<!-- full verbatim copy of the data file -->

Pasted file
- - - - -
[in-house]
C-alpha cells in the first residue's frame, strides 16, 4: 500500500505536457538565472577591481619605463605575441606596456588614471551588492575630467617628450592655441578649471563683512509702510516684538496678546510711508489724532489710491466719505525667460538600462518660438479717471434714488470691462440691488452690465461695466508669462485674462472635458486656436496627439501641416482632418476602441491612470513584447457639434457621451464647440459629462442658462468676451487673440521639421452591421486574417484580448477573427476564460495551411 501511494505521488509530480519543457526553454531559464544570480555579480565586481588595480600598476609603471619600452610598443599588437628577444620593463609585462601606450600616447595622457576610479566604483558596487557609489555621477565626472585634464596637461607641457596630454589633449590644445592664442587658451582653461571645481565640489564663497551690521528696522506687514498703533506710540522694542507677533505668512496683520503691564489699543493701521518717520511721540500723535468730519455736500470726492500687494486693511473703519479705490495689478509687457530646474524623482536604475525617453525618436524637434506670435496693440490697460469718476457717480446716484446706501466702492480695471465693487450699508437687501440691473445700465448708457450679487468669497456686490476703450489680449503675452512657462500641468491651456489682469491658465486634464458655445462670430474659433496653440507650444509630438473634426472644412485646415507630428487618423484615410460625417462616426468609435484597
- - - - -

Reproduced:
[in-house]
C-alpha cells in the first residue's frame, strides 16, 4: 500500500505536457538565472577591481619605463605575441606596456588614471551588492575630467617628450592655441578649471563683512509702510516684538496678546510711508489724532489710491466719505525667460538600462518660438479717471434714488470691462440691488452690465461695466508669462485674462472635458486656436496627439501641416482632418476602441491612470513584447457639434457621451464647440459629462442658462468676451487673440521639421452591421486574417484580448477573427476564460495551411 501511494505521488509530480519543457526553454531559464544570480555579480565586481588595480600598476609603471619600452610598443599588437628577444620593463609585462601606450600616447595622457576610479566604483558596487557609489555621477565626472585634464596637461607641457596630454589633449590644445592664442587658451582653461571645481565640489564663497551690521528696522506687514498703533506710540522694542507677533505668512496683520503691564489699543493701521518717520511721540500723535468730519455736500470726492500687494486693511473703519479705490495689478509687457530646474524623482536604475525617453525618436524637434506670435496693440490697460469718476457717480446716484446706501466702492480695471465693487450699508437687501440691473445700465448708457450679487468669497456686490476703450489680449503675452512657462500641468491651456489682469491658465486634464458655445462670430474659433496653440507650444509630438473634426472644412485646415507630428487618423484615410460625417462616426468609435484597